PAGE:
Sunday, January 31, 2010
1) What do you think Freud would say about a dream in which a woman tries repeatedly to fix her hair like Joan Harris (nee Holloway) on Mad Men, but is continually interrupted? I don't think it is anything sexual, but I'm positive it has something to do with vanity and with tyring not to think about something else.
2) Just from reading around, I think I may have been the only person who read Catcher in the Rye as an adult -- as in about 5 years ago -- just for the hell of it, to see what it was about, and because it was on sale -- and found it enormously funny precisely because the main character was such a whiny little brat with vague and unformed opinions about anything and everything. Salinger nailed that unearned disaffection and apathy, which he could have plopped down in pretty much any time since. I found it so hilarious, too, because I remember being that inarticulately pissed off, and am aware of just how annoying that state was -- even to myself at the time. Perhaps the book is only safe in the hands of adults, who can laugh at that period of life and be grateful that it has long passed, rather than think it is somehow cool or something to take too seriously.
3) Howard Zinn was just cool. I read A People's History right at the time that I finally seriously questioned the narrow parameters of all of the assumptions that had created the narrow and miserable me that I was. I thought he was a little weak on the women, but overall, I liked that he stated up front that this work was meant to be biased and to challenged the dominant narrative of history as taught. I used it as a text one or two times, too, but the students got too bogged down in "the details" (something that they could have learned more from, based on their own vague and unsupported essays). That was o.k., then I could rip off those "details" for my own lectures.
Still, every now and then, one got it. In fact, when I announced to one of my classes that Zinn had died, one young woman got a stricken look on her face and cried, "NO!" My students, who are perhaps not up to the skill level of reading A People's History, like to hear these challenging points of view like Zinn's. They already know something is up with American history, that is isn't what they remember from grade school. They want to know why. They want their own version of "truth."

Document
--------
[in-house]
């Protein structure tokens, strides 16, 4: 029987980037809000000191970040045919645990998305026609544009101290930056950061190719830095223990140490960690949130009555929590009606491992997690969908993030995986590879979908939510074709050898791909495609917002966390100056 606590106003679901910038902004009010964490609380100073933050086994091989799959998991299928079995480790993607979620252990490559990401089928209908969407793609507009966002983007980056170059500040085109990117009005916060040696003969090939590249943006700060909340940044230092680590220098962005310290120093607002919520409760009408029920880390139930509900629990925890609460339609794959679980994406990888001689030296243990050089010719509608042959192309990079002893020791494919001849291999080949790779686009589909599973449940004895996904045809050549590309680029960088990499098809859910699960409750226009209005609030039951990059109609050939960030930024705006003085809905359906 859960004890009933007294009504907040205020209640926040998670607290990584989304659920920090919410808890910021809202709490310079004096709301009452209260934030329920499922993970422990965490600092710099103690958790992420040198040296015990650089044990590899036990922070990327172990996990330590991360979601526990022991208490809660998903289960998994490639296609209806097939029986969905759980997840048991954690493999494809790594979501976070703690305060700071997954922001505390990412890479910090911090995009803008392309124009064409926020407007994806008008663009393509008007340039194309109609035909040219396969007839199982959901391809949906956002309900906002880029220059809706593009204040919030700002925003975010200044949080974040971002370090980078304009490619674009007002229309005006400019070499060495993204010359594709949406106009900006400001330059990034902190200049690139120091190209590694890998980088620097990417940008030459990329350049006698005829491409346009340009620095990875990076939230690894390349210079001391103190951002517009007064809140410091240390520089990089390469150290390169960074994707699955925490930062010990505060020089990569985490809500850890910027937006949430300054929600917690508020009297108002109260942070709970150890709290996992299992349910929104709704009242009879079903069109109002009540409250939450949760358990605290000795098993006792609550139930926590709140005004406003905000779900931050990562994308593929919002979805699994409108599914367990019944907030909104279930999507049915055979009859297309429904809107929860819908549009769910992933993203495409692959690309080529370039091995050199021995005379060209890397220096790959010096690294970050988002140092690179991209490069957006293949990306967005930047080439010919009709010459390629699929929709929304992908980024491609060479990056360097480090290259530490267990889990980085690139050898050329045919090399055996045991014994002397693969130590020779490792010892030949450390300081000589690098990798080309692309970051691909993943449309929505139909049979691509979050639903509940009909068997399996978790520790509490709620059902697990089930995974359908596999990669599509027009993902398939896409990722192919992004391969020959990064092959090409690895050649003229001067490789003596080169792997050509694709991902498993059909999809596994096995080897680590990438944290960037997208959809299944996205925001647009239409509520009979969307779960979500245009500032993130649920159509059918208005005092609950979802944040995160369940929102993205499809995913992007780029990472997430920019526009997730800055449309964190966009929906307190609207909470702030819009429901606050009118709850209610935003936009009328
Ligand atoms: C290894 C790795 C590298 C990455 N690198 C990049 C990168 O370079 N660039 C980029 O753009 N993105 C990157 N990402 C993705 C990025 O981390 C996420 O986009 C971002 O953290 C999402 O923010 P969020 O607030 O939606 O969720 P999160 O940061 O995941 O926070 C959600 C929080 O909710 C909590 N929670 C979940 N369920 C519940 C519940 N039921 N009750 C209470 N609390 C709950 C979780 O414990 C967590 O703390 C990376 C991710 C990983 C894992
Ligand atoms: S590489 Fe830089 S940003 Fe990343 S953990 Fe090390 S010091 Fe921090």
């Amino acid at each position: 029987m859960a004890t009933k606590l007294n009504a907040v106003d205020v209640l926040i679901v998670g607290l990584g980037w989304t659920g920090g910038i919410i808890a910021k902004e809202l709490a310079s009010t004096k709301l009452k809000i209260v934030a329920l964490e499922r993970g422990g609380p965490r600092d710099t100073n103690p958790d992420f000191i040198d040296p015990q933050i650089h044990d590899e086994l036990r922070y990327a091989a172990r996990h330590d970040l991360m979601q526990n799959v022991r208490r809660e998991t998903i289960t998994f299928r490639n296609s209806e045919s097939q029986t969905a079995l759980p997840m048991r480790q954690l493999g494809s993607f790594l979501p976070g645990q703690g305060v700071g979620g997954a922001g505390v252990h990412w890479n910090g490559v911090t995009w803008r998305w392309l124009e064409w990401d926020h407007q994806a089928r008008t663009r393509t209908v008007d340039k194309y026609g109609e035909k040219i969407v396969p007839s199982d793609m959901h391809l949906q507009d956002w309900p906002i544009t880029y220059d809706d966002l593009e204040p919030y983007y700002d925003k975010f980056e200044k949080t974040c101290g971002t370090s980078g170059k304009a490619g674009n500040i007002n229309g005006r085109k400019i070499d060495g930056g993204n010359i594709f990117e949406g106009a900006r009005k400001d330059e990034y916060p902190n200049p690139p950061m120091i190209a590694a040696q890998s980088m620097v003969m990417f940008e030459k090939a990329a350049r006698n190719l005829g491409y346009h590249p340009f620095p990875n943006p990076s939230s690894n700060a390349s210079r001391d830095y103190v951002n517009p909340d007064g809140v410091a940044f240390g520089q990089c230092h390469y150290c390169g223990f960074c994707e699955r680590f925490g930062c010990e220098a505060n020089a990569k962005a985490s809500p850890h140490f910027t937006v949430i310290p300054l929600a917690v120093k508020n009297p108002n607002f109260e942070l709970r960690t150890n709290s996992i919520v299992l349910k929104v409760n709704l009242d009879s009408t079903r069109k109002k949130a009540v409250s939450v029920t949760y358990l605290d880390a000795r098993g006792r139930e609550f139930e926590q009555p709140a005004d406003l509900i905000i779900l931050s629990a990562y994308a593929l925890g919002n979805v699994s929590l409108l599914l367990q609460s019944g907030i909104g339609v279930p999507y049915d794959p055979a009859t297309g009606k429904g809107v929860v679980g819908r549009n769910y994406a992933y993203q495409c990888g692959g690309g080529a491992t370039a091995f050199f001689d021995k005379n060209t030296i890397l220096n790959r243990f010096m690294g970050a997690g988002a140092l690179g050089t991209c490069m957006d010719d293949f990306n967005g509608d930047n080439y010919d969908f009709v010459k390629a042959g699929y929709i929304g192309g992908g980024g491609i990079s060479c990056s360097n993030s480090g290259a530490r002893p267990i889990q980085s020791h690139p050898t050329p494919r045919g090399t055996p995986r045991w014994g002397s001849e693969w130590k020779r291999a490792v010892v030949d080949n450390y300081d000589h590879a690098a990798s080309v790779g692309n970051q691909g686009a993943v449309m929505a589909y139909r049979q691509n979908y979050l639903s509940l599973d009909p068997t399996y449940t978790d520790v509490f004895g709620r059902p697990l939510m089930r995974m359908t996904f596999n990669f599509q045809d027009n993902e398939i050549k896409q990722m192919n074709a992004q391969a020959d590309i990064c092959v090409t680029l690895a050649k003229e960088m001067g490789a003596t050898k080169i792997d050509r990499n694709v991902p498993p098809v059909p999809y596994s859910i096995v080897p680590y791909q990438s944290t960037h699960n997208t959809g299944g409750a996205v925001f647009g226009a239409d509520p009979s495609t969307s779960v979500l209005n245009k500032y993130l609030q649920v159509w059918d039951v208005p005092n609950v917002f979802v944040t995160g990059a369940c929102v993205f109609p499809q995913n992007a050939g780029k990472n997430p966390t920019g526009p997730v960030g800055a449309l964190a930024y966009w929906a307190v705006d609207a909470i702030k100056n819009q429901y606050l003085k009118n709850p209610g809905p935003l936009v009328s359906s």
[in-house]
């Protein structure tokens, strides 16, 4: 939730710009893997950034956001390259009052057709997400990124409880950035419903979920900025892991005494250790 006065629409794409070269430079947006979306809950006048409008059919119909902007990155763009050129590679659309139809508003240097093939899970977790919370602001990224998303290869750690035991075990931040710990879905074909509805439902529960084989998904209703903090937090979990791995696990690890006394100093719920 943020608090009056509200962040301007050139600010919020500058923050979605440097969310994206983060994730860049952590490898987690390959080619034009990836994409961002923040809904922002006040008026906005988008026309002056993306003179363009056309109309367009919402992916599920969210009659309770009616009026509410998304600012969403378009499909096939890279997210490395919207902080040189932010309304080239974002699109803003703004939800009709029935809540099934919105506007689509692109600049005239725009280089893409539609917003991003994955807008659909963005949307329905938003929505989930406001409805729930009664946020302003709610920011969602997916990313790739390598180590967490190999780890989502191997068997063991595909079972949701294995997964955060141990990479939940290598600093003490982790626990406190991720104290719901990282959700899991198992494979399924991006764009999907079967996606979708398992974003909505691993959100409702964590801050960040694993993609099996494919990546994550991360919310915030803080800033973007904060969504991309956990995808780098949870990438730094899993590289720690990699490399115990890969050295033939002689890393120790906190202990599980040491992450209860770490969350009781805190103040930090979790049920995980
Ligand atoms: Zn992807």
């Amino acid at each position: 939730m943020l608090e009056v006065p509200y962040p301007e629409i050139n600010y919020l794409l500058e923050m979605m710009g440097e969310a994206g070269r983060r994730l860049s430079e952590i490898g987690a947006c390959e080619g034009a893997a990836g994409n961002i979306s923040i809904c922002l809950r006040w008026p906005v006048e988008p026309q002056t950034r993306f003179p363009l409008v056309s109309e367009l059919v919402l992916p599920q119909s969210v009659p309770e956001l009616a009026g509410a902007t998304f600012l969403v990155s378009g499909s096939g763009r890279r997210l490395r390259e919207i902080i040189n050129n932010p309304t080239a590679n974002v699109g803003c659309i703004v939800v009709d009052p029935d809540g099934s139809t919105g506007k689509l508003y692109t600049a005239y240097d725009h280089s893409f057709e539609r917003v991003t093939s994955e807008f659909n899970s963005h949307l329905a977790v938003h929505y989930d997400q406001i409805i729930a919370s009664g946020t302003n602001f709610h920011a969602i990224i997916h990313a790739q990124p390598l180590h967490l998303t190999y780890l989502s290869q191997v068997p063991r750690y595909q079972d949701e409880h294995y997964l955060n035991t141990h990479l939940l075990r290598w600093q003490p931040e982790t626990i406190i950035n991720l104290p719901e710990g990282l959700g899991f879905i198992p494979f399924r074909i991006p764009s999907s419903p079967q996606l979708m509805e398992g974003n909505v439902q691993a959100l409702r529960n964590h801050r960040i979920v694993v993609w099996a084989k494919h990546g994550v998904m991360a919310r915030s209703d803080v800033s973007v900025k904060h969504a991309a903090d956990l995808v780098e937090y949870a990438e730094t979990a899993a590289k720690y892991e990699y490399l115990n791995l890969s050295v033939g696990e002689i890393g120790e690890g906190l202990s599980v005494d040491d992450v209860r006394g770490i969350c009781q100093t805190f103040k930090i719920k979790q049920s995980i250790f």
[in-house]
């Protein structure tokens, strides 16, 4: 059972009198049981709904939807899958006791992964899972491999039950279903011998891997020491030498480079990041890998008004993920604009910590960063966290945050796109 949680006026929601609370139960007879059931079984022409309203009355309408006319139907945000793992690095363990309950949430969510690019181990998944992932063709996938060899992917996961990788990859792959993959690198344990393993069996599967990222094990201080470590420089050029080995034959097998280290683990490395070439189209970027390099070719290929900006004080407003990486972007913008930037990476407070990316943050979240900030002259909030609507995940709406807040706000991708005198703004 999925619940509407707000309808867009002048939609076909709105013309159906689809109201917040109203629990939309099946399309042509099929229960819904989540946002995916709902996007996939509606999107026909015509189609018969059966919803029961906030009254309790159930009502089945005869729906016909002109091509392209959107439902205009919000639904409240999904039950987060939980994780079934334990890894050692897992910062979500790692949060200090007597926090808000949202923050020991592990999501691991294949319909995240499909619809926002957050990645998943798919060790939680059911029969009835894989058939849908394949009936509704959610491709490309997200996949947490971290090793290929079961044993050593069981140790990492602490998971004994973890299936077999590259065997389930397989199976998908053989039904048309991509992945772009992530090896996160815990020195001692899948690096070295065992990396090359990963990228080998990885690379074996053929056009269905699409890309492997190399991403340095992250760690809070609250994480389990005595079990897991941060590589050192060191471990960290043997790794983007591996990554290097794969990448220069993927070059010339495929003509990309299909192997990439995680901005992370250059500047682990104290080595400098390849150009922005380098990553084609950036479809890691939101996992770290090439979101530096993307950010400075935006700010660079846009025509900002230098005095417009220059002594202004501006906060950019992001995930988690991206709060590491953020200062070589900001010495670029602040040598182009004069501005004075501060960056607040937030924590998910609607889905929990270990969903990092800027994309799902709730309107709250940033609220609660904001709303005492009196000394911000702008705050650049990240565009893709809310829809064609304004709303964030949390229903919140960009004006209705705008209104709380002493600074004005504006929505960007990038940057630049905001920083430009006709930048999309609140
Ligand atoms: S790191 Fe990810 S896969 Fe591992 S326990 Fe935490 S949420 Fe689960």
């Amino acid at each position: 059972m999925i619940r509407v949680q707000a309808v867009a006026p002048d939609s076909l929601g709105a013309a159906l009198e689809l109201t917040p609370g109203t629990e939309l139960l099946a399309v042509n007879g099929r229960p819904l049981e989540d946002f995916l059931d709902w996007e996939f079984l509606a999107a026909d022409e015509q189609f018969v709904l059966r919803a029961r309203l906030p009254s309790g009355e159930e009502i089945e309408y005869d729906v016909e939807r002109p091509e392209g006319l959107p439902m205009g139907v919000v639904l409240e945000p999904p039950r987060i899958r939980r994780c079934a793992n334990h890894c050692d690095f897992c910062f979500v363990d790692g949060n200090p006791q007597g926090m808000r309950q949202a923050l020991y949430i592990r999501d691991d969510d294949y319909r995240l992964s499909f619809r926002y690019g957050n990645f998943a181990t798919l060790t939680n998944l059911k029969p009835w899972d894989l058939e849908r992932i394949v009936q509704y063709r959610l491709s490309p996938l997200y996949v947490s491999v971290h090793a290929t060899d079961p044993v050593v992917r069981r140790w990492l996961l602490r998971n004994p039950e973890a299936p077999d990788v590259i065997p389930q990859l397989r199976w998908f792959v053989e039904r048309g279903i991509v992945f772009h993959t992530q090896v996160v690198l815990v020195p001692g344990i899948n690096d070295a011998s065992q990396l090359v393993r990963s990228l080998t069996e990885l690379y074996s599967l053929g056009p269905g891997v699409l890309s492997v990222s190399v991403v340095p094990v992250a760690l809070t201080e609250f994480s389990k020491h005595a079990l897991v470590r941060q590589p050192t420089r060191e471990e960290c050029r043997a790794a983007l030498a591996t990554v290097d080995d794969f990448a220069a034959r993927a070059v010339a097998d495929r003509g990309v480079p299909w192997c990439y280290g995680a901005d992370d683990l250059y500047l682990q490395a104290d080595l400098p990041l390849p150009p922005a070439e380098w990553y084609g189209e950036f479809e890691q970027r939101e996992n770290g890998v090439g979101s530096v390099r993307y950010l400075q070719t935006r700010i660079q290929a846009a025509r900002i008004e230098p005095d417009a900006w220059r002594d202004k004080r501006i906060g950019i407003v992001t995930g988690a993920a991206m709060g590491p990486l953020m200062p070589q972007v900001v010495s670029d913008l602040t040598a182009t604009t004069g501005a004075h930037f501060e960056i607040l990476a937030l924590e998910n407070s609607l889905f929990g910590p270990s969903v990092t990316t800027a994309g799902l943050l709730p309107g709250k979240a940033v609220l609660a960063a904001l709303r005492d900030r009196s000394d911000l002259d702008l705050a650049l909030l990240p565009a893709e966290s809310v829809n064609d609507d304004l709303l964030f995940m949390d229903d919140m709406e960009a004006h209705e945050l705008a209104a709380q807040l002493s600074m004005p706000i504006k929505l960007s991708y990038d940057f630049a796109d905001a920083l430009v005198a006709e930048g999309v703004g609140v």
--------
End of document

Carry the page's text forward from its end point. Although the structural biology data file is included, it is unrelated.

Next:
4) The beginning of the semester and this procedure thing have knocked me out of my writing groove. I have to get back into it. These are the confines of my life: a 5/5 with online classes. I have to produce within them, even if the going is slow. The slow going can be overwhelming, leave me feeling exhausted and defeated, and that has been part of my problem.
5) Someone suggested that I apply for a faculty job at a school in Texas. Another someone suggested that I do the same for the same job about a year ago. Technically, it is a better job in the sense that it is tenure-track and at a university. I'd probably have to take a cut in rank and pay, however, even with a book and teaching experience. That's not the problem. The problem is Texas. I live in the suburbs of a major city. I'm a city girl at heart. I am physically and psychologically distant from my upbringing, and I like it that way. Sometimes, sanity take precedent over prestige. I have a job for now. That job belongs to someone else, some graduate student or adjuncting PhD who will love it. Whoever she is, I've got my fingers crossed for her!
6) You know, there aren't enough hours in the day, but I could probably make more if I didn't sleep so damn much!
7) I showed my students a 5" floppy disc this week. About 3/4 of them did not know what it was. They also have no idea what an 8-track tape was. They do, however, know about records. They call them "vinyl." They also thought that my cassette tape was funny and the fact that I have a player for it even funnier. One wanted to know if I had a "hi-fi" at home. I told him that he got a gold star for knowing enough to make that joke.